District Superintendent Terry Goins started the discussion by describing his experience with Integra Bank, the District’s primary financial institute. He said that he attempted to go to the bank to obtain access to financial records via the Internet and was denied.
“No employee was ever rude to me, but when I went to look at the records, I was told ‘no,’” he said.
Goins added that after a callback from the bank, he learned that the Chairman of the Commission, Terry Lee McNichols was also not authorized to obtain access to the accounts, though several former employees were authorized and appeared on the District’s signature card. “I have a problem with that.”
He said that at the bank, he was given no reason for the denial and felt confused by the lack of information.
Commissioner Scott Bridges said that he believed bank policy to permit only those on the signature card to be allowed to view the accounts online or write checks on behalf of the district. He said that most financial institutions allow organizations to produce their minutes where the board voted to allow or change access to the account to change the list.
Commissioner David Kyler said that he believed “both Terrys,” McNichols as chairman and Goins as superintendent should have Internet access and be permitted to write checks.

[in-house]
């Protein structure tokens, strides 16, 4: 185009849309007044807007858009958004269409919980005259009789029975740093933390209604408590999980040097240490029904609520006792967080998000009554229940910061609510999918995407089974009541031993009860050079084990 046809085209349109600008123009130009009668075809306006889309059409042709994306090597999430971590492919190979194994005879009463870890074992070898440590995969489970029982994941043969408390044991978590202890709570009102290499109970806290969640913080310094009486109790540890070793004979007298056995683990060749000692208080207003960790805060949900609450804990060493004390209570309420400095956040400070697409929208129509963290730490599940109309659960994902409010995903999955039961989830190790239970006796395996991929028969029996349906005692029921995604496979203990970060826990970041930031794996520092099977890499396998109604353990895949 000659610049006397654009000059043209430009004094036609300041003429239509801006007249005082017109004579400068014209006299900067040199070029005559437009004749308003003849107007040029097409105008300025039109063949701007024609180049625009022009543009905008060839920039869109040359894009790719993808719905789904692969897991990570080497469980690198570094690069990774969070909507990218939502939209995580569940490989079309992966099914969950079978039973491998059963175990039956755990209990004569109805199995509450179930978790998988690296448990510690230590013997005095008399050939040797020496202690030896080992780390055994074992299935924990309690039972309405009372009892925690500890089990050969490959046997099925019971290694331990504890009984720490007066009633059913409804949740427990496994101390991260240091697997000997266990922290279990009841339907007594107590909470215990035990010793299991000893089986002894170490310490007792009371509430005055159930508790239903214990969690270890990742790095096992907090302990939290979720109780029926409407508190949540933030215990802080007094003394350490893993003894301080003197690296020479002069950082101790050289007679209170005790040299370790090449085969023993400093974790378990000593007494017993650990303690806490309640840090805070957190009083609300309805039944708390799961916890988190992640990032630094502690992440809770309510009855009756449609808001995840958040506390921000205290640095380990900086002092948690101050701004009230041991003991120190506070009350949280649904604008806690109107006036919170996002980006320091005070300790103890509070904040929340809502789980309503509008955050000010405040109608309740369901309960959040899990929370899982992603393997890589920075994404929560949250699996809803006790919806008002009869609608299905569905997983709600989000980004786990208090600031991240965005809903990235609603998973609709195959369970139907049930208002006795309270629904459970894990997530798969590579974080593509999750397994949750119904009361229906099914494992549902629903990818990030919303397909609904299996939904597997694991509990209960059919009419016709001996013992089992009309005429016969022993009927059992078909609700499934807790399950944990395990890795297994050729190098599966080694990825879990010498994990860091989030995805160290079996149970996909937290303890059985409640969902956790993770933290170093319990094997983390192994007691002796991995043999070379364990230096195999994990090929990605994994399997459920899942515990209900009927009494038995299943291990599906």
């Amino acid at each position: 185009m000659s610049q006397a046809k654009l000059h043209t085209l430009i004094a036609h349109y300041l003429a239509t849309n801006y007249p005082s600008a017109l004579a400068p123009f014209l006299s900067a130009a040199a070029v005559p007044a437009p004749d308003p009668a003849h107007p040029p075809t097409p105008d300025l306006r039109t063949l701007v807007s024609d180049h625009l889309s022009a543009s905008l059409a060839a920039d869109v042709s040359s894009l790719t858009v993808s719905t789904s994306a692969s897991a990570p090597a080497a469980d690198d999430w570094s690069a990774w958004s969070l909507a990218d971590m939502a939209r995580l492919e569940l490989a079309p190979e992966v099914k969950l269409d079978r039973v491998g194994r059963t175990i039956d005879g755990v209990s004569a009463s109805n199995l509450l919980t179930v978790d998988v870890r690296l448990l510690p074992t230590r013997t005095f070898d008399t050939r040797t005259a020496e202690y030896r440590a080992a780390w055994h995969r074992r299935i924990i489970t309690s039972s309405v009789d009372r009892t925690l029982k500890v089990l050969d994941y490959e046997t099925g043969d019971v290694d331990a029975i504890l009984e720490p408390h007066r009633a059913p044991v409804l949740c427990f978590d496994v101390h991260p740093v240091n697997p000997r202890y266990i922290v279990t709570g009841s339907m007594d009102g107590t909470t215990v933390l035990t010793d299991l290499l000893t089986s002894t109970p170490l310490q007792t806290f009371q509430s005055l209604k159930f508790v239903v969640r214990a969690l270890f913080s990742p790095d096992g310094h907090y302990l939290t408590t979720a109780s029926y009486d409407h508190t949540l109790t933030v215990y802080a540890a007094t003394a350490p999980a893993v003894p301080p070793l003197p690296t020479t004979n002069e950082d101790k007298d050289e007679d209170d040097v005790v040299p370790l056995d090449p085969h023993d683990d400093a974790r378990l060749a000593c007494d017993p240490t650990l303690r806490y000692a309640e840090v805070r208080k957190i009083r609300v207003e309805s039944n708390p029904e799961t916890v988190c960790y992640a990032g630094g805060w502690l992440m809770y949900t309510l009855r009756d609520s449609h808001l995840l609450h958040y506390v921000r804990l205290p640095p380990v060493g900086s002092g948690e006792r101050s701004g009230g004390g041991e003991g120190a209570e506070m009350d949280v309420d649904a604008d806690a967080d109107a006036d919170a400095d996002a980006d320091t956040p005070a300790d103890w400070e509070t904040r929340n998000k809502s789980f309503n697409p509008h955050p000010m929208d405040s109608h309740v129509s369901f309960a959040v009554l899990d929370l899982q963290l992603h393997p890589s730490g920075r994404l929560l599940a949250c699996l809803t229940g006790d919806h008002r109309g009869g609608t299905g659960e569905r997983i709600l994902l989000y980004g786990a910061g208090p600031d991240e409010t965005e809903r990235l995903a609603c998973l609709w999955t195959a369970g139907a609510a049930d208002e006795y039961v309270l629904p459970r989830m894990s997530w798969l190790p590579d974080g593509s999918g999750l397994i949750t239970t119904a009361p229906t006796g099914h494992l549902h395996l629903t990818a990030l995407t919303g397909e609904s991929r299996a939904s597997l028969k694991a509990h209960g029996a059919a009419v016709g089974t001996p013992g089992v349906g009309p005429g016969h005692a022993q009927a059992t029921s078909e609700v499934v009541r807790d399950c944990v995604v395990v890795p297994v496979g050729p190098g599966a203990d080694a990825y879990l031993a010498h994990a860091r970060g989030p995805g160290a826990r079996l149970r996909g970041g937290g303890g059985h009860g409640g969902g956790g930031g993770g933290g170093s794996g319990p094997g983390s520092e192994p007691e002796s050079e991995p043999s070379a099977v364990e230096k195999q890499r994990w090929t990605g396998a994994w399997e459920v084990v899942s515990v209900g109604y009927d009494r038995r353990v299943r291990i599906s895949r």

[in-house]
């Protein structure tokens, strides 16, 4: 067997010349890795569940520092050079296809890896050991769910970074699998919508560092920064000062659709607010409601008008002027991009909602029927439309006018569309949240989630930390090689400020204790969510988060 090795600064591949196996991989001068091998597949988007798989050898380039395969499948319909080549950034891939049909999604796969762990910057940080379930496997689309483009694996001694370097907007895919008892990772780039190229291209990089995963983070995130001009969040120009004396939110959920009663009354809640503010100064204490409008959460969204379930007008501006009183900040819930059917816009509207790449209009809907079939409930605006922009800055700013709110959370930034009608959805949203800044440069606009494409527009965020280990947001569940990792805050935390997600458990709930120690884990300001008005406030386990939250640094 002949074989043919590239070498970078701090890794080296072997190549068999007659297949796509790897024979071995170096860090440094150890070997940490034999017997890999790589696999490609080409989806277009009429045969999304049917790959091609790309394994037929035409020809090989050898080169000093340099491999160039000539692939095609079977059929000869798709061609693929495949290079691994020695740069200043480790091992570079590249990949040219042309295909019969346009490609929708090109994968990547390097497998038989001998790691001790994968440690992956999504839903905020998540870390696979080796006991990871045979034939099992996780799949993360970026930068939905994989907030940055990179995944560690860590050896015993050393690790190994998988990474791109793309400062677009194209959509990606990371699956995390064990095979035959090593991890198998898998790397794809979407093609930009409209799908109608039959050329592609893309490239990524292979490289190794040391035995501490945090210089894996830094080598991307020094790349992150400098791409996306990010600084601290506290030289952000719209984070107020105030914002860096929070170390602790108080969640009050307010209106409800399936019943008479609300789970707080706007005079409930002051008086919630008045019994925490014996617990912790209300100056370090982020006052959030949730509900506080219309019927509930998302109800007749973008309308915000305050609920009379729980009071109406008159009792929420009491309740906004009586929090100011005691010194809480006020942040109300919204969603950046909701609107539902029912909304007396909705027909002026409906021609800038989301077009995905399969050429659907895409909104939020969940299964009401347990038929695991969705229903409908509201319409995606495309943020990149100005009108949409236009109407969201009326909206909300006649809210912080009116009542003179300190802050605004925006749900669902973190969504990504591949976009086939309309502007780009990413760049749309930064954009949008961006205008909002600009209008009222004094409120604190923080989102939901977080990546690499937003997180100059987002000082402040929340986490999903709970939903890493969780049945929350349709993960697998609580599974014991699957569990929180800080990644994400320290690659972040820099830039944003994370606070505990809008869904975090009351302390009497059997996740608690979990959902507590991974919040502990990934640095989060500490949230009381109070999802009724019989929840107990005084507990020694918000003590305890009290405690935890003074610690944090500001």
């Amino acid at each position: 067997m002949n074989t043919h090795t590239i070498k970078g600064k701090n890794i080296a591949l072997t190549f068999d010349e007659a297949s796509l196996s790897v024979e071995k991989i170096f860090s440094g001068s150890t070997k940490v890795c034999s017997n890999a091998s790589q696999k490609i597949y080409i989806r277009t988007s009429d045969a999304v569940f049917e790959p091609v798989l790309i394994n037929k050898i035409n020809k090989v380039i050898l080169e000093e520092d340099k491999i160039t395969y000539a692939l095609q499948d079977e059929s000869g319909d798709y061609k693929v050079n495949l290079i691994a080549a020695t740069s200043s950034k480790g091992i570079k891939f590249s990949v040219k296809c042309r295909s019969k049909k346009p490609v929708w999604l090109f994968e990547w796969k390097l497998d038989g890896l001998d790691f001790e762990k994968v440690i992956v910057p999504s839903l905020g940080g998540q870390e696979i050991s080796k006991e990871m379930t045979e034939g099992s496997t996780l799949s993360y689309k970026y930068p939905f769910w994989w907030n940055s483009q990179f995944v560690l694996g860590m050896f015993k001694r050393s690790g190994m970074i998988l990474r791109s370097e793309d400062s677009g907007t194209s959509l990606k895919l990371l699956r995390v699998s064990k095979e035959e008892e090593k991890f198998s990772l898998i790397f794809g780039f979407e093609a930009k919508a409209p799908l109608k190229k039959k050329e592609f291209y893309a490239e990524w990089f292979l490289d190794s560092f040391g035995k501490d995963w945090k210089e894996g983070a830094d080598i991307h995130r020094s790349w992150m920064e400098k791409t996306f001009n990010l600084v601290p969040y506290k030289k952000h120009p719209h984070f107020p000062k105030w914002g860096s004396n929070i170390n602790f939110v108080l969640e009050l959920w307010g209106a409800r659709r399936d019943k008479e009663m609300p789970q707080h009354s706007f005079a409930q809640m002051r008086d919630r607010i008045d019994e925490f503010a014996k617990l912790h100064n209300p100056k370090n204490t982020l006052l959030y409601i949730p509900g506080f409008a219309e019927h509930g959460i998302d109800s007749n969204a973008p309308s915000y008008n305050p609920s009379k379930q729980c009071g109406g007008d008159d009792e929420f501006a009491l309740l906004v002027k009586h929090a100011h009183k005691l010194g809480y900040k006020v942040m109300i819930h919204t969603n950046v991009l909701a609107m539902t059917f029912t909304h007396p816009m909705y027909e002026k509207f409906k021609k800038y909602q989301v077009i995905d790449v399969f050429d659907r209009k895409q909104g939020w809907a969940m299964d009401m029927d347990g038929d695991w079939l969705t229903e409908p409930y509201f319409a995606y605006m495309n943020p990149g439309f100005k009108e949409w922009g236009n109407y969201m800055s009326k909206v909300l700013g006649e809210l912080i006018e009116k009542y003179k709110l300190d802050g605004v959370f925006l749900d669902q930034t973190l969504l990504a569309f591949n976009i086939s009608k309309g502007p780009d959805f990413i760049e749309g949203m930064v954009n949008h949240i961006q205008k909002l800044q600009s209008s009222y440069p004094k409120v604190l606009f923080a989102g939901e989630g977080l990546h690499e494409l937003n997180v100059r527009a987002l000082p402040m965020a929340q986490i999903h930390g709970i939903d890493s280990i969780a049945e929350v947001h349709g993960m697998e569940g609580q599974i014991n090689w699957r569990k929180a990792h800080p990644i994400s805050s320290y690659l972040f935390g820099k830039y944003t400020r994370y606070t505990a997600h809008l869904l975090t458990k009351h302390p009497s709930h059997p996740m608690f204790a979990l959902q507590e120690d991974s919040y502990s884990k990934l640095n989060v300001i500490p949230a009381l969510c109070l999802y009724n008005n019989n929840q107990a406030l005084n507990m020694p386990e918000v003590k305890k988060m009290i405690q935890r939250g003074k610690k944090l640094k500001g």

Commissioner Stanley Brimmer said, “Look at what they did a while ago when they were paying us one percent on CD’s we had with them. Nobody does that. If I were the branch manager, I would have called the board and (District Office Manager) Penny (Wright) to tell us we have money that is drawing one percent.”
Bridges said, “We have to manage our own money. If we do not want to do that, we should think about hiring an investor.”
“When Trigg County Farmers’ Bank sold out (to Integra), everything changed,” said McNichols.
“They’re in Evansville, and don’t care about us,” said Brimmer.
Commissioner Mike Hyde suggested opening the choice of primary financial institute to discussion and review, with the three banks with branches in Trigg County, Integra, Heritage and the Bank of Cadiz to compete.
“If we mess with that and the money that goes in and out, I won’t be responsible for the mess,” said Wright. “The auditor said it could take up to six months to change.” She called the plan potentially a “big mess.”
“People change banks all the time. Pennyrile Electric just changed. People set up accounts all the time,” said Brimmer. “It’s no big deal.”
Wright said that the account contained several established wire transfers, including payments to and from governmental entities. Brimmer asked what money went in and out of the account and where the money went.
For the rest of this story, read this week's Cadiz Record.